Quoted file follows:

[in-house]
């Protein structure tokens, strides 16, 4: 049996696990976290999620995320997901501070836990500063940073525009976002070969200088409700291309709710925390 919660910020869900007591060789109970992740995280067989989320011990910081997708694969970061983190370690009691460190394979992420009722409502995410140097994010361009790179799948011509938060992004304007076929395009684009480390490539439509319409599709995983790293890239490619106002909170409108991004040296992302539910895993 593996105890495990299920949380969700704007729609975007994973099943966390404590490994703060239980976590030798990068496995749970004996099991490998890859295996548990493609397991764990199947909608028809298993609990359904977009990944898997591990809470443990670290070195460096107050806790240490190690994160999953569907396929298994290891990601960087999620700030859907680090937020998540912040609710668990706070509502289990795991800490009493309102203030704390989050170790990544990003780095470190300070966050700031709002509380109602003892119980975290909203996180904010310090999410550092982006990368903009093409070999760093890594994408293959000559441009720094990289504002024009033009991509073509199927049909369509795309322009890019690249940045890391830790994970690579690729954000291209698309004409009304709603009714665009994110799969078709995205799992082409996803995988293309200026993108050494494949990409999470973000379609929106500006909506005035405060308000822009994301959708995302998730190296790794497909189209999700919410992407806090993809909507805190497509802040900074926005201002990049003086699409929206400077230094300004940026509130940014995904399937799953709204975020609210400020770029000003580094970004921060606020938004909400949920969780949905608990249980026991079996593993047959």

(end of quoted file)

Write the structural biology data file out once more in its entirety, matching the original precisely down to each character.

[in-house]
């Protein structure tokens, strides 16, 4: 049996696990976290999620995320997901501070836990500063940073525009976002070969200088409700291309709710925390 919660910020869900007591060789109970992740995280067989989320011990910081997708694969970061983190370690009691460190394979992420009722409502995410140097994010361009790179799948011509938060992004304007076929395009684009480390490539439509319409599709995983790293890239490619106002909170409108991004040296992302539910895993 593996105890495990299920949380969700704007729609975007994973099943966390404590490994703060239980976590030798990068496995749970004996099991490998890859295996548990493609397991764990199947909608028809298993609990359904977009990944898997591990809470443990670290070195460096107050806790240490190690994160999953569907396929298994290891990601960087999620700030859907680090937020998540912040609710668990706070509502289990795991800490009493309102203030704390989050170790990544990003780095470190300070966050700031709002509380109602003892119980975290909203996180904010310090999410550092982006990368903009093409070999760093890594994408293959000559441009720094990289504002024009033009991509073509199927049909369509795309322009890019690249940045890391830790994970690579690729954000291209698309004409009304709603009714665009994110799969078709995205799992082409996803995988293309200026993108050494494949990409999470973000379609929106500006909506005035405060308000822009994301959708995302998730190296790794497909189209999700919410992407806090993809909507805190497509802040900074926005201002990049003086699409929206400077230094300004940026509130940014995904399937799953709204975020609210400020770029000003580094970004921060606020938004909400949920969780949905608990249980026991079996593993047959």